The Most Influential People in Seattle Politics
Girmay Zahilay Politics for Skyway
The King County Council member wants to build a blueprint for community development in the overlooked neighborhood.
For many years, no one dared run against Larry Gossett. The “Gang of Four” civil rights activist had something of a bear-hug around voters in King County Council District 2, a swath of Seattle stretching from its southernmost communities up to the U District. But in 2019, Girmay Zahilay thought he could loosen the old guard’s grip. The son of Ethiopian refugees, the 32-year-old had navigated from low-income parts of the district to elite realms—Stanford, Penn Law, the Obama administration. Still, Gossett was an institution. “Oh, Girmay,” King County Democrats chair Shasti Conrad remembers telling him. “They will not let this happen.”
It turned out Zahilay also had tact beyond his years. He advocated for change, but not without recognizing the incumbent who once protested discrimination at Franklin High School so that future Black students there, like Zahilay, could feel welcome. “We stand on the shoulders of giants,” Zahilay said during his campaign. His mix of deference and dissent slayed the skeptics, winning 60 percent of the vote and charting a diplomatic course Conrad now encourages other progressive challengers to follow.
Since assuming office, Zahilay has begun to forge a different model: a blueprint for community development. Growing up, he bounced between Rainier Vista, New Holly, and Skyway. All were low-income areas with even lower expectations elected officials would represent the wants and needs of their denizens, Zahilay recalls—Skyway in particular. Without a mayor or city council, the unincorporated territory just south of Seattle relies on King County’s government to send dollars its way.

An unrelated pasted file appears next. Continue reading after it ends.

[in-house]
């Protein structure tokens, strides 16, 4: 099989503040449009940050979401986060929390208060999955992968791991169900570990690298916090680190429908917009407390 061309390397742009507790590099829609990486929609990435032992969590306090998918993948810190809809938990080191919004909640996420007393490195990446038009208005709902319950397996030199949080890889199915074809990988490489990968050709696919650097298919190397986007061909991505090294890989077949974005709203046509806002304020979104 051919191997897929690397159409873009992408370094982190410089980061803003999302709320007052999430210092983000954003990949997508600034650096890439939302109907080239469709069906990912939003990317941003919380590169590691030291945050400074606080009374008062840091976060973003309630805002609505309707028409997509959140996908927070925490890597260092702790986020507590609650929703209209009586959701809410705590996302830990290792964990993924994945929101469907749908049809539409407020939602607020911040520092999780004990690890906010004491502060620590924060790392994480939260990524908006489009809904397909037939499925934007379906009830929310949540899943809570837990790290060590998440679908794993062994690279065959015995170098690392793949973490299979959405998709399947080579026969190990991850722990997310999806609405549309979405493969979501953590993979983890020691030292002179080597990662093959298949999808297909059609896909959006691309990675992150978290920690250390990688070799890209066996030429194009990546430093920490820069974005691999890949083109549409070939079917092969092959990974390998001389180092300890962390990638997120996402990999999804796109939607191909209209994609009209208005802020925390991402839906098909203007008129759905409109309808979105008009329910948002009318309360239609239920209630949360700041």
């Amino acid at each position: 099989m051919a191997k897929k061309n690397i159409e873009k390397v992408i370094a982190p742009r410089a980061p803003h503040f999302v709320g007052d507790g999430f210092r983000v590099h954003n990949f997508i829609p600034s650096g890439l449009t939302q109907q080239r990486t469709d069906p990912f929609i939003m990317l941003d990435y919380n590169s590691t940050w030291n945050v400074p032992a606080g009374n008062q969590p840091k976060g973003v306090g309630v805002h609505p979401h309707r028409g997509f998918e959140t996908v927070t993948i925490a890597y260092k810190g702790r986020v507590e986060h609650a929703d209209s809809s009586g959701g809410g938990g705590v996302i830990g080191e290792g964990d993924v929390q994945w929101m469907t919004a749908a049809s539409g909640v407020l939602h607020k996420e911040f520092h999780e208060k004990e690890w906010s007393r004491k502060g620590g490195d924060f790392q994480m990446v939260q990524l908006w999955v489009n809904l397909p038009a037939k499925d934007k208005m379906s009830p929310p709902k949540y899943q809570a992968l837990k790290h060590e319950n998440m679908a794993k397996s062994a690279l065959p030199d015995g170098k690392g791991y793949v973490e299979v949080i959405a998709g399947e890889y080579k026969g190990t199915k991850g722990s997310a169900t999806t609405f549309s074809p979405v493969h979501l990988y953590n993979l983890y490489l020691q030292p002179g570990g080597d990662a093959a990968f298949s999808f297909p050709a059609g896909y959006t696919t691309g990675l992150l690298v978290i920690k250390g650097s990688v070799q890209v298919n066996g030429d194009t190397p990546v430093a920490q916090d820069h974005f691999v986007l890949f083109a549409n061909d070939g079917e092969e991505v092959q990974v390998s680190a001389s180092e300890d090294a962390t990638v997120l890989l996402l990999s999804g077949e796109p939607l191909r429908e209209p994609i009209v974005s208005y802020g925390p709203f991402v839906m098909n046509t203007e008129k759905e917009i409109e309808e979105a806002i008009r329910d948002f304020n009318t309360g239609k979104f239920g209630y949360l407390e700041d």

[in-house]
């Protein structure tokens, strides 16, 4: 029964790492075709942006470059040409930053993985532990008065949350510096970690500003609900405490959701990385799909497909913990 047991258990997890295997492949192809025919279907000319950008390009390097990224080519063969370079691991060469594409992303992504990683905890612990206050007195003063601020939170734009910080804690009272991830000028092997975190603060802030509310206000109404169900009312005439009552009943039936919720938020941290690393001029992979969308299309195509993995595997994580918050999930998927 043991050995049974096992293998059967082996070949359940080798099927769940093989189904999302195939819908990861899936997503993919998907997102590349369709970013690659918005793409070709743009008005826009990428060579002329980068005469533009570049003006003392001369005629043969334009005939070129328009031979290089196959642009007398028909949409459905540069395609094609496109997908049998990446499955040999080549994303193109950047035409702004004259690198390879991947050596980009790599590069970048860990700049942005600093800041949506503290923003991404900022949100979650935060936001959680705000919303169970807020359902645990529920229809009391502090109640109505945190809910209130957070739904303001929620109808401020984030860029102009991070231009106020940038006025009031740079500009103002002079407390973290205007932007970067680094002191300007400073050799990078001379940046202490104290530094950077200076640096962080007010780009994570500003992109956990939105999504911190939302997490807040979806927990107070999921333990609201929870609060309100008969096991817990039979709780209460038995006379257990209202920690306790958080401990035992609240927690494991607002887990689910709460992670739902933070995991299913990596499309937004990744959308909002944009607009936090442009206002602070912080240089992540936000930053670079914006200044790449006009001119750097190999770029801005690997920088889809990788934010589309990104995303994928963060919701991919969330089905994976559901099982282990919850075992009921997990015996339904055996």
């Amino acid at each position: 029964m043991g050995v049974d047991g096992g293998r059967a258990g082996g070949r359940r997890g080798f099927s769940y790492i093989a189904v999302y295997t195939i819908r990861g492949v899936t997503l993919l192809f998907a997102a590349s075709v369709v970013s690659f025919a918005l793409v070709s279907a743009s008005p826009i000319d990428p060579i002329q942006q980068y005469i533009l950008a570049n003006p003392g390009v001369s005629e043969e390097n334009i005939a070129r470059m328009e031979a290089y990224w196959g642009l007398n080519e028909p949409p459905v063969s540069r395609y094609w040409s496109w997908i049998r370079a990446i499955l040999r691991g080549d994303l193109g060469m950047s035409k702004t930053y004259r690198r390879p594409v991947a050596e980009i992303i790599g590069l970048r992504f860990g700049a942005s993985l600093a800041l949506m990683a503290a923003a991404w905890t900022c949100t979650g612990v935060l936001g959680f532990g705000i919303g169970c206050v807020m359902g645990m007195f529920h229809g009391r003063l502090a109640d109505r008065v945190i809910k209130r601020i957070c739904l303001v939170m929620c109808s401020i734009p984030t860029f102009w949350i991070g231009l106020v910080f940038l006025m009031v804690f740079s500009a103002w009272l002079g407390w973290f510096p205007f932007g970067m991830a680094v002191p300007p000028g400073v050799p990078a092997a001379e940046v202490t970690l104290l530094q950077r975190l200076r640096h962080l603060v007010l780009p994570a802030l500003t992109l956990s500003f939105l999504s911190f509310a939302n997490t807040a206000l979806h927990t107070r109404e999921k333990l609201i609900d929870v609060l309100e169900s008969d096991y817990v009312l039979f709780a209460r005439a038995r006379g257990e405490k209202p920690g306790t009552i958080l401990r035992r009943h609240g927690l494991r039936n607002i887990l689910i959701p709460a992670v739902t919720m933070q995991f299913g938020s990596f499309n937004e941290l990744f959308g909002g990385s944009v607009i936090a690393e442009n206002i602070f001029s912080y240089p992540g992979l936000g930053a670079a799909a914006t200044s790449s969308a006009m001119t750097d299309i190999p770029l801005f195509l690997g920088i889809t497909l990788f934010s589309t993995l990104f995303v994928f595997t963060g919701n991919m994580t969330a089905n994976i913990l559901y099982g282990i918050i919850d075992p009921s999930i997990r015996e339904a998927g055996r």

Earmarking funds for the neighborhood was the first step in his plan. Early returns have been promising: $10 million for a community center, $5 million for affordable housing, another $4.6 million for constituents to divvy out via participatory budgeting. Yet the fate of anti-displacement measures he’s crafting may ultimately determine whether long-time locals are the beneficiaries of those gains. “In so many other parts of our state,” says Zahilay, “we haven’t gotten that formula right.”
He’s made headway elsewhere. A charter amendment he proposed and got passed last year gave King County Council the authority to transition some of the sheriff’s duties to mental health crisis teams—exactly the type of reform Black Lives Matter activists have sought across the country.
That effort, like his other initiatives, aims to bridge the disconnect between the politics of a booming region and the struggling communities within it. “The people closest to the pain,” he says, “should be closest to the policy.”
Retirement didn’t stop the one-time mayor from attempting a wonky flex: amending Seattle’s charter—that is, the very powers the city holds—to mandate the construction of housing units and sweeps of encampments. Though it ultimately failed, his controversial Compassion Seattle initiative set the terms for homelessness debates.
The first woman of color to chair King County Democrats has made inclusion a principal party tenet in backing local candidates. Now she’s expanding her influence across Washington: The Opportunity PAC she recently cofounded aims to elect Black women to the historically white state legislature.